Skip to the Main Content

Note:These pages make extensive use of the latest XHTML and CSS Standards. They ought to look great in any standards-compliant modern browser. Unfortunately, they will probably look horrible in older browsers, like Netscape 4.x and IE 4.x. Moreover, many posts use MathML, which is, currently only supported in Mozilla. My best suggestion (and you will thank me when surfing an ever-increasing number of sites on the web which have been crafted to use the new standards) is to upgrade to the latest version of your browser. If that's not possible, consider moving to the Standards-compliant and open-source Mozilla browser.

January 17, 2007

One Thing Led to Another …

Update (2/15/2007):

My branch of Instiki has its own website, now.

I was entering some of the notes, into the wiki, of the discussions with my collaborators, when Instiki more-or-less ground to a halt. Turns out that Ruby is really slow at string-manipulation and Regexp-based BlueCloth just can’t handle any remotely complicated input. I wrote a rant about it and a commenter suggested Maruku as an alternative Markdown implementation.

So I wrote the author, asking if he would make some changes that would be required to integrate itex2MML with Maruku. He was more than eager and, over the course of a few days, made all the changes I asked for, and then some.

He implemented automatic equation-numbering and cross-referencing, a quite serviceable LaTeX output and lots of other goodies.

All I had to do was roll his work in with my tweaks to Instiki. You can see the result in my BZR repository, or just download the tarball, follow the instructions in my previous entry and have a MathML-enabled Wiki up and running in minutes. My BZR repository is a branch of the main Instiki BZR repository. We’re talking bleeding-edge software1. Still, it’s the version I’m using, and it seems pretty solid2. I’ve included the latest development version of Maruku, so the only external dependency is the itex2MML Ruby bindings.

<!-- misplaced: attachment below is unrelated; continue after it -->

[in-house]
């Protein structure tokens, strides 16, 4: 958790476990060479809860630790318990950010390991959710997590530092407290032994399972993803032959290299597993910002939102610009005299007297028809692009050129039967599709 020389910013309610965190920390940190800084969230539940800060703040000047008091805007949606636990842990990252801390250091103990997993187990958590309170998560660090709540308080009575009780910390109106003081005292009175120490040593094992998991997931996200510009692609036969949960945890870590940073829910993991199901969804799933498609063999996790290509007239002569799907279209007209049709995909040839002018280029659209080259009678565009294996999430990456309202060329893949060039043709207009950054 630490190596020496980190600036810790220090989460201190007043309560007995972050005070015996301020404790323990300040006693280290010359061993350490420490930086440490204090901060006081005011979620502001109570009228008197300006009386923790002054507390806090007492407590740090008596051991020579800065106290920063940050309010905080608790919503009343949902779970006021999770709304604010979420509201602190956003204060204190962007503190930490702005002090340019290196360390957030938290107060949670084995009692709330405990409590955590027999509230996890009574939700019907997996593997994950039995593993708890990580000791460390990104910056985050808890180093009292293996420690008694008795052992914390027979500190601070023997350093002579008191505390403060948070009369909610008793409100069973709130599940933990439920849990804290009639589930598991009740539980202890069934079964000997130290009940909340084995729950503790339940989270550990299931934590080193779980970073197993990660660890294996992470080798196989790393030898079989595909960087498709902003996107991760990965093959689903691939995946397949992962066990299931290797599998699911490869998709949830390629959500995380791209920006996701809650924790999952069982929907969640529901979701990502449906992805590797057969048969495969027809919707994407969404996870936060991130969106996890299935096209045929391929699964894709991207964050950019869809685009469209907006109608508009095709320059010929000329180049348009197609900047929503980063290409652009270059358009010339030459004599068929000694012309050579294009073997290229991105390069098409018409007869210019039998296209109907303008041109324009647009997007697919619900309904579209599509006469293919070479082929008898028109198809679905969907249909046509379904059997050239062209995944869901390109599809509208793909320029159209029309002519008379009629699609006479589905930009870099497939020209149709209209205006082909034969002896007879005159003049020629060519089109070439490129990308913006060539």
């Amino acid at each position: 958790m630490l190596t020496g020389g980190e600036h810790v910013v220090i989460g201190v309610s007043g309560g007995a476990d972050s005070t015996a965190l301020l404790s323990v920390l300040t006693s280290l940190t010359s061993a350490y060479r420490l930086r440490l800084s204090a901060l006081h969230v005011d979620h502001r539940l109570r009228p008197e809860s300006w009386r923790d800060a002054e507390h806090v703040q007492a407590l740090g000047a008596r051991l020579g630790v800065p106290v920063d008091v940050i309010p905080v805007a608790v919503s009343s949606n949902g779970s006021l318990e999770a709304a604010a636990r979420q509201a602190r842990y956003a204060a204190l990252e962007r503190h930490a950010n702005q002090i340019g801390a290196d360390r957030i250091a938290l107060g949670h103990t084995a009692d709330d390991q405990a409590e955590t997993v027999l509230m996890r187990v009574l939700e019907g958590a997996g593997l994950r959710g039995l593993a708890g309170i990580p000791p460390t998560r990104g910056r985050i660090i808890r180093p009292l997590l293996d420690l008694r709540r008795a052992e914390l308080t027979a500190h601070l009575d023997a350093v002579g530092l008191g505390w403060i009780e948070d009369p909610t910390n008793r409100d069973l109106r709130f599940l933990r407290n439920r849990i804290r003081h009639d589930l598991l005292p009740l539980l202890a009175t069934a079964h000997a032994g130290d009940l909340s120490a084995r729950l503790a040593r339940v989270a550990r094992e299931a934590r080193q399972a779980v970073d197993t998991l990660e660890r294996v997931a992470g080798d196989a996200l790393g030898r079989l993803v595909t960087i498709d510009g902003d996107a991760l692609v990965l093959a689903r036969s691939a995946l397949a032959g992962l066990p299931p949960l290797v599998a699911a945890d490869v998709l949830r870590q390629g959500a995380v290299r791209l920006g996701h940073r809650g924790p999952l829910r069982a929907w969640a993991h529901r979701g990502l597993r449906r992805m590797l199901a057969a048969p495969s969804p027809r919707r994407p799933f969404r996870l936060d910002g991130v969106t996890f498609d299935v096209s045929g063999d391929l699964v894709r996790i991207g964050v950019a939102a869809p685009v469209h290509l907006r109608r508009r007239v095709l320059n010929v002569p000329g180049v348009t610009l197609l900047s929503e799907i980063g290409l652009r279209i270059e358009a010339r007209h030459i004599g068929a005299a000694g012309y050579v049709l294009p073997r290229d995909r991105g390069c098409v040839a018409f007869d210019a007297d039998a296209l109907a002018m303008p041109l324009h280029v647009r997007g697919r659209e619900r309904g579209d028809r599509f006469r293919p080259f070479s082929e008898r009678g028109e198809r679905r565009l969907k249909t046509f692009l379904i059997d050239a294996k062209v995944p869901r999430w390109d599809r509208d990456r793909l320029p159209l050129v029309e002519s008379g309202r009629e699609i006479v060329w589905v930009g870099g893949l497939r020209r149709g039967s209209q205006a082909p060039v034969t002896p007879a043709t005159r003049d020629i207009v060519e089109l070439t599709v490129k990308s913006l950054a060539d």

The result is pretty fast (Maruku parses the input, and relies on REXML, rather than string manipulation.) And Maruku incorporates some very nice extensions to the standard Markdown syntax. For instance, here’s the table that caused BlueCloth to cough up a hairball, redone in the extended Markdown table syntax:

{:r: scope="row"}
$j$|$0$|$1$|$2$|$3$|$4$|$5$|$6$|$7$|$8$ --:|:-:|:-:|:-:|:-:|:-:|:-:|:-:|:-:|:-:| {:r}$C\ell_{j}^-$|$\mathbb{R}$|$\mathbb{C}$|$\mathbb{H}$|$\mathbb{H}\oplus\mathbb{H}$|$\mathbb{H}(2)$|$\mathbb{C}(4)$|$\mathbb{R}(8)$|$\mathbb{R}(8)\oplus\mathbb{R}(8)$|$\mathbb{R}(16)$ {:r}$C\ell_{j}^+$|$\mathbb{R}$|$\mathbb{R}\oplus\mathbb{R}$|$\mathbb{R}(2)$|$\mathbb{C}(2)$|$\mathbb{H}(2)$|$\mathbb{H}(2)\oplus\mathbb{H}(2)$|$\mathbb{H}(4)$|$\mathbb{C}(8)$|$\mathbb{R}(16)$ {: class="plaintable" style="text-align:center;margin-left:0;" summary="The Clifford Algebras"}

Here’s the XHTML+MathML output:

j012345678
C j (2)(4)(8)(8)(8)(16)
C j +(2)(2)(2)(2)(2)(4)(8)(16)

and here’s the LaTeX output

\begin{tabular}{r|c|c|c|c|c|c|c|c|c}
$j$&$0$&$1$&$2$&$3$&$4$&$5$&$6$&$7$&$8$\\
\hline 
$C\ell_{j}^-$&$\mathbb{R}$&$\mathbb{C}$&$\mathbb{H}$&$\mathbb{H}\oplus\mathbb{H}$&$\mathbb{H}(2)$&$\mathbb{C}(4)$&$\mathbb{R}(8)$&$\mathbb{R}(8)\oplus\mathbb{R}(8)$&$\mathbb{R}(16)$\\
$C\ell_{j}^+$&$\mathbb{R}$&$\mathbb{R}\oplus\mathbb{R}$&$\mathbb{R}(2)$&$\mathbb{C}(2)$&$\mathbb{H}(2)$&$\mathbb{H}(2)\oplus\mathbb{H}(2)$&$\mathbb{H}(4)$&$\mathbb{C}(8)$&$\mathbb{R}(16)$\\
\end{tabular}

Nifty, huh?